i cannot reconcile myself to dual citizenship in a gay community on the upscale west side of town, an aids community in the trashy east side of town, and a chasm for my heart inbetween. i am one person. i live in one place. a single spirit moves my heart and yours, and lends us strength.

as gay persons, how can we fail to be anything other than simultaneously proud and horrified at the rich, extraordinary and contradictory actions—deeds—of our brothers and sisters in infection? those qualities are in us every one, our grist and our pig-headedness, all at once. look upon their exploits and recognize yourself.

own your reality, there on the inside.

know the truth of it.

of course it’s painful.

it’s hard to know what hurts more, the greatness or the folly.

as a gay person, with or without aids, how can my home be elsewhere? is this not the city where i struggled to grow up all my life? the city that raised me? are you not my brothers and sisters and sons and daughters and mothers and fathers and neices and nephews and aunts and uncles and grandparents? if you are not my kith and kin, where are the people my heart remembers?

i have not fled. i have not become invisible or untouchable. you have. and you brought your pain with you when you ran—didn’t you?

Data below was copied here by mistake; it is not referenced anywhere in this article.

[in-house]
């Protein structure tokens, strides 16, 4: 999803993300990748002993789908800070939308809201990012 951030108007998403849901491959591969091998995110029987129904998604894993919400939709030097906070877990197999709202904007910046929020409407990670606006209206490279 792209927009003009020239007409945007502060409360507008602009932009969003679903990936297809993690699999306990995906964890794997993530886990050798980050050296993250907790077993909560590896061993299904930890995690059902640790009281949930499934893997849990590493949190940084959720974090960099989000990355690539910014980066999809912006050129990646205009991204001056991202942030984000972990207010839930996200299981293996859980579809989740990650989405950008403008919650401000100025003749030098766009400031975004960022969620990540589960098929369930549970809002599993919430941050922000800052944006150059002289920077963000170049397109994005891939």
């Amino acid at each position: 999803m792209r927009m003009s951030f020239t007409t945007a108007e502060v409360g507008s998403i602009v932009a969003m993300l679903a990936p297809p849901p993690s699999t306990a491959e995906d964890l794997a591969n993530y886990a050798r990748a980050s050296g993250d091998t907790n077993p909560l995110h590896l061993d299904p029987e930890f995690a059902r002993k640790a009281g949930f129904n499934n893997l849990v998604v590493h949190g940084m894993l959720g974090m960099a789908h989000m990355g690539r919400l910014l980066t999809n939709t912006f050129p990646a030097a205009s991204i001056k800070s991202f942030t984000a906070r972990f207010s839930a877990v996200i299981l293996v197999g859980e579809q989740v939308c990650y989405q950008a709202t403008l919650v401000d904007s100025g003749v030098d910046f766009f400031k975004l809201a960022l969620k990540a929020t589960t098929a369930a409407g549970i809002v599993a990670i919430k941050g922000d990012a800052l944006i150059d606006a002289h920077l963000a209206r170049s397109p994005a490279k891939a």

come back to me.

i may be your weakness, but i am also your strength. i might be your fear, but i am also your courage. i am your death. i am your medicine. i am your cure. i am your journey. i am your life in life.

i believe in you. we are mutually empowered by our belief in one another. this is faith—belief in god has nothing to do with it.

save yourself. save us both. believe in me.

and let us welcome each other home.

are we a palpable cultural entity? are we a body politic? do we live in a common cultural territory? should we?

what is the relationship between identity, culture and political activism? is it possible to be a fully-realized gay person without political activism (as opposed to being a fully-realized homosexual)? do we believe it’s important to be engaged politically in order to define ourselves culturally? can you live a gay life and be unaffected by aids? can you live a human life and be unaffected by aids? can you catch aids by talking about it?

yes. yes. yes. yes. identity, culture and political activism are facets of the same gem. no. i do. no. no. i don’t know—maybe.

at least, like sash, that’s what i think right now.

how shall we be free?

another time.